There's a lot to unpack in that statement, so let's break down what each part means.
What Did Car Manufacturers Agree to Do?
NHTSA reached an agreement with twenty select companies to have 95% of their "light-duty cars and trucks" include automatic emergency braking in the standard models by September 2022.
This is a great step forward, but the federal agency did not set any standards for how emergency braking systems should operate. As mentioned earlier, CAT relies on sensors/cameras/etc. So, if there is no industry standard, and twenty different companies are all installing AEB in their 2022 vehicles... there may be twenty different ways CAT is installed and used. This means some products will almost certainly be safer than others. If the better working technology is something other companies could have also designed and/or used, then one could argue the inferior systems pose an unreasonable danger to their occupants. Additionally, any newer vehicles that the automakers actively choose to not have AEB (or any other CAT) are inherently a less quality product than the majority of the other 2022 vehicles they produce.
Here's a clearer way to wrap your head around the situation. Imagine that the government says every restaurant must serve coffee because coffee is an enjoyable drink that people benefit from. Some restaurants start serving Starbucks, other restaurants decide to serve Chock Full O'Nuts, and still others decide to go with the cheapest option, a label-less can of unknown origins. Whatever a restaurant chooses, it technically meets the new mandate. Obviously, with products of such differing quality available, consumers will notice. Might the people who get the inferior coffee feel cheated? Without a doubt.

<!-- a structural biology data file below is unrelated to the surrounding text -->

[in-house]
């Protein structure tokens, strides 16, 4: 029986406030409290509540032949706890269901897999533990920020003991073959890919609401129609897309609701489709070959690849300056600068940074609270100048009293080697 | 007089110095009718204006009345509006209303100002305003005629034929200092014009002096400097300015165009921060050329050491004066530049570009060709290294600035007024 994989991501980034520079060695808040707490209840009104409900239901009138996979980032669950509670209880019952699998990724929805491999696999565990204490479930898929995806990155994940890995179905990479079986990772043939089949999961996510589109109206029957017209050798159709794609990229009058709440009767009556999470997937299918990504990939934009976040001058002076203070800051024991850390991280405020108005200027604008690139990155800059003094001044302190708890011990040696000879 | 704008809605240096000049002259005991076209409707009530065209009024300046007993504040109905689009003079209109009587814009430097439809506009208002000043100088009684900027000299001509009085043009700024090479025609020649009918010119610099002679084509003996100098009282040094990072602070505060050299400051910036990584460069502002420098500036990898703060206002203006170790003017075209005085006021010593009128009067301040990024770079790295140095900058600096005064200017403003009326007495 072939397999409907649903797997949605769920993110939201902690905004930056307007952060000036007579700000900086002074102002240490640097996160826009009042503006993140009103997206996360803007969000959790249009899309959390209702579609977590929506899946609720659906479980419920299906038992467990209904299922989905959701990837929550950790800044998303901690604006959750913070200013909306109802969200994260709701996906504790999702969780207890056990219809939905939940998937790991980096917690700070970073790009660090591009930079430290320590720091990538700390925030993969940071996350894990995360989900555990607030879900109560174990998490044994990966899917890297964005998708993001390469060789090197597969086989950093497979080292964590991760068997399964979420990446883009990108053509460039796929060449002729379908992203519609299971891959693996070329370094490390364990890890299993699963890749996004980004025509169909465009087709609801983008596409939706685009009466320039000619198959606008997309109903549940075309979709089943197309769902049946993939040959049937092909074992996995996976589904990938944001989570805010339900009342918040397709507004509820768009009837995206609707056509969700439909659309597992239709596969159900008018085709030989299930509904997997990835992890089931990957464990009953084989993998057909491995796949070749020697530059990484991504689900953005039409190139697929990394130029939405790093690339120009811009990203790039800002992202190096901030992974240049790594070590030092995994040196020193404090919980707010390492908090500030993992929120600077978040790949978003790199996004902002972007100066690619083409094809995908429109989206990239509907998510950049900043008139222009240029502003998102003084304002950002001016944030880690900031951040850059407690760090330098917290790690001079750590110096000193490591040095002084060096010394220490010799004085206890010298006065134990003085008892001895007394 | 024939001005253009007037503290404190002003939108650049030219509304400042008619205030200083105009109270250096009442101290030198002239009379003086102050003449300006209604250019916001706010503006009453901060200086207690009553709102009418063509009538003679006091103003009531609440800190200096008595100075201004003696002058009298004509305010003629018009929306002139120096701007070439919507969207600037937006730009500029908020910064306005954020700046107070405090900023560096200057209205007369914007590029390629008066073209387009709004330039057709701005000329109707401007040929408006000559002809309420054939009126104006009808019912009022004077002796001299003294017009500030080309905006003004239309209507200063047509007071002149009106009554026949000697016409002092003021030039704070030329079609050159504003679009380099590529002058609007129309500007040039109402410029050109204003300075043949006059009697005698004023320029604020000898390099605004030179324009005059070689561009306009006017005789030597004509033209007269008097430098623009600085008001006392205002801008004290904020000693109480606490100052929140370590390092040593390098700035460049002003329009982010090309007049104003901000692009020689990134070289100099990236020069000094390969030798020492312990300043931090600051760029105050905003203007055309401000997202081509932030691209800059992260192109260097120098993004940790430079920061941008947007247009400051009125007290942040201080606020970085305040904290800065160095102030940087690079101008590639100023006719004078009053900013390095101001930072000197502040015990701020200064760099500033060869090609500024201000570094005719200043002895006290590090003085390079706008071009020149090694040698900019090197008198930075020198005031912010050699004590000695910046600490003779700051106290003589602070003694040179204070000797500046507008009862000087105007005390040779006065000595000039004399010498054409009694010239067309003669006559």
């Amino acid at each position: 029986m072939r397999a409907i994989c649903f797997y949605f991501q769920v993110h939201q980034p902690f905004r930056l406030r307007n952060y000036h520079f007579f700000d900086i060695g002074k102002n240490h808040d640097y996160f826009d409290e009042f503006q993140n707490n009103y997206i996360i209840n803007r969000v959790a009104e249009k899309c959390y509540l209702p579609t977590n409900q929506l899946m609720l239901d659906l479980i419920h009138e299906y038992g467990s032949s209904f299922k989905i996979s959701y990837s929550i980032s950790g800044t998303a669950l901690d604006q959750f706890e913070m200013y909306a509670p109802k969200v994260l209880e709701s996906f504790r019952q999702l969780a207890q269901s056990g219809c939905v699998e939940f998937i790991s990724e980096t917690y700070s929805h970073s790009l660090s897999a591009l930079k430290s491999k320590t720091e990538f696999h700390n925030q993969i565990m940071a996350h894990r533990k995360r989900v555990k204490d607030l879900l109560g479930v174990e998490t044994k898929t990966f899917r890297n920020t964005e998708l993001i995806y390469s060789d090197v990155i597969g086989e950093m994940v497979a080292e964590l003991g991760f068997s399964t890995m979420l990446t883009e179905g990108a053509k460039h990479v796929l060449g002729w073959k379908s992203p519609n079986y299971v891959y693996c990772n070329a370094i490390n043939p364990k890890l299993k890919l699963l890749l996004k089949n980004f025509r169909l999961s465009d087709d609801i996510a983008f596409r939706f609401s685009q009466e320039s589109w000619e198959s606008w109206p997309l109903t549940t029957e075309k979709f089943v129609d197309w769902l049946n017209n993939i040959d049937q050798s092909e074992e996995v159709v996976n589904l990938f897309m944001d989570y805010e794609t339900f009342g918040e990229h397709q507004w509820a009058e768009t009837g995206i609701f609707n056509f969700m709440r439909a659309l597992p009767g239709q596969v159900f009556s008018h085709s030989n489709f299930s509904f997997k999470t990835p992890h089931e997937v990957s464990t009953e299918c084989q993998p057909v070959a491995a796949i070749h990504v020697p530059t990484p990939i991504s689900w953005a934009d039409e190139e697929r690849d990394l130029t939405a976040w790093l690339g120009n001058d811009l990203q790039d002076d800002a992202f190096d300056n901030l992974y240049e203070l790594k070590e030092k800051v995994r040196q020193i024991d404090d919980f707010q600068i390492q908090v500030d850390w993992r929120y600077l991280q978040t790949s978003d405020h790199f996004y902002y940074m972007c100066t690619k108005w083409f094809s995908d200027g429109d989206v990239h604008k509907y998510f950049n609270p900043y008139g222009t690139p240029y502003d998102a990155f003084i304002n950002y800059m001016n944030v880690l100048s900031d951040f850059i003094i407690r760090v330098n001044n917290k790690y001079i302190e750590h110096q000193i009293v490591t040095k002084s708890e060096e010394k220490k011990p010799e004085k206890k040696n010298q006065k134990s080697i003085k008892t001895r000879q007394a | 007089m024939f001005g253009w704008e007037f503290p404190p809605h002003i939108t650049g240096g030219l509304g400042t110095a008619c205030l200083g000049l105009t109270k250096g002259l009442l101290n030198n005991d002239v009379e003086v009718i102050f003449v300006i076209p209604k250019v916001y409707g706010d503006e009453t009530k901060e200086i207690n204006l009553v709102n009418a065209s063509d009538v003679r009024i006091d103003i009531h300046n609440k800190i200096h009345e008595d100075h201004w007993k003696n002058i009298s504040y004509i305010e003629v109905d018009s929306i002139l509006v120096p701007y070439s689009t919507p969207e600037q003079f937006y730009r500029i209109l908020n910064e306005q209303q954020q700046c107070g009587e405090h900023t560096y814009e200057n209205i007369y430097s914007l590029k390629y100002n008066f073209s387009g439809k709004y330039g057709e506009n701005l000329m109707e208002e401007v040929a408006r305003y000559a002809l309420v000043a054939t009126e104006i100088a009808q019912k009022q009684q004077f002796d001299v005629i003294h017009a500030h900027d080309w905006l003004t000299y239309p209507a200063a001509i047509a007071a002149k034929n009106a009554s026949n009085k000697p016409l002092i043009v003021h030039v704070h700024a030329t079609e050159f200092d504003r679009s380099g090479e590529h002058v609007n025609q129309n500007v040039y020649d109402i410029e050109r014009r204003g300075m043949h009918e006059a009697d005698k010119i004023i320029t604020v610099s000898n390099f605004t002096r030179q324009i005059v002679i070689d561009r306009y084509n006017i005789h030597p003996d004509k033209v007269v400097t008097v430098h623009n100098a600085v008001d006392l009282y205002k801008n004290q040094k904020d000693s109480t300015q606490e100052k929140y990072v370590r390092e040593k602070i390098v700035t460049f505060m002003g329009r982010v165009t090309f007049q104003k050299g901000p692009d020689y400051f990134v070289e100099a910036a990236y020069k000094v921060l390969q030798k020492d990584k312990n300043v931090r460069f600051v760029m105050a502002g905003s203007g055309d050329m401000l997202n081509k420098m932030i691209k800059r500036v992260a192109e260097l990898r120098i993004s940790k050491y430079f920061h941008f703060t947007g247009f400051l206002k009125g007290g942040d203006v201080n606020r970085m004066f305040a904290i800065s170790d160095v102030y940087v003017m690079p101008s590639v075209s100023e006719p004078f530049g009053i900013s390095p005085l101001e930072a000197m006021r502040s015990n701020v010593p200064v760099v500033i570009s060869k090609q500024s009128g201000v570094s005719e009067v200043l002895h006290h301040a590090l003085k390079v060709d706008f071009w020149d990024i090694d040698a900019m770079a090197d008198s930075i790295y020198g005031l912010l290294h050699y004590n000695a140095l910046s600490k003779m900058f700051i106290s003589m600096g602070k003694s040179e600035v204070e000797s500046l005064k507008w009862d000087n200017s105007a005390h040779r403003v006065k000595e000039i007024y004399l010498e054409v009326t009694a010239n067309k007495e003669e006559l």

While this comparison may seem trivial, compared to the life and death stakes of vehicle safety systems, it illustrates that just having a general agreement doesn't guarantee that car-buyers will receive a system that operates as safely as it should. When the cost of an inferior product is that someone will die or suffer a horrific injury, that's a problem.
Designing the Best Crash Avoidance Technology Is Not as Simple as One May Think
To force companies to install a certain quality of CAT or a certain amount of CAT features, there must be a federal mandate. However, the government cannot mandate what does not exist.
CAT, by nature, is as artful as it is technological. CAT relies on multiple sensors relaying information to a vehicle's computer and then having software analyze all that information, in real-time, to make a decision that overrides driver control of the vehicle. If the sensors aren't up to snuff, the computer gets bad data, which results in bad decisions. If the decision-making software is not properly coded then even good data can end in bad results. When is the last time you bought software that didn't need an update to fix bugs? We don't mind the hassle of buggy software, because it's not a life or death matter. With CAT it is.
Let's compare this to safety features that are mandated. Seatbelts and airbags are mandated because there are only so many ways to make a seatbelt or an airbag. The mere act of requiring seatbelts and airbags did most of the heavy lifting because these safety features are mechanical and less artful. CAT, on the other hand, requires automakers to design numerous smaller features that all work in unison with one another. If that doesn't sound hard enough, even with how simple seatbelts and airbags are, automakers still routinely screw those up and install defective products. This means, there is a lot of room for error in CAT that could be fatal.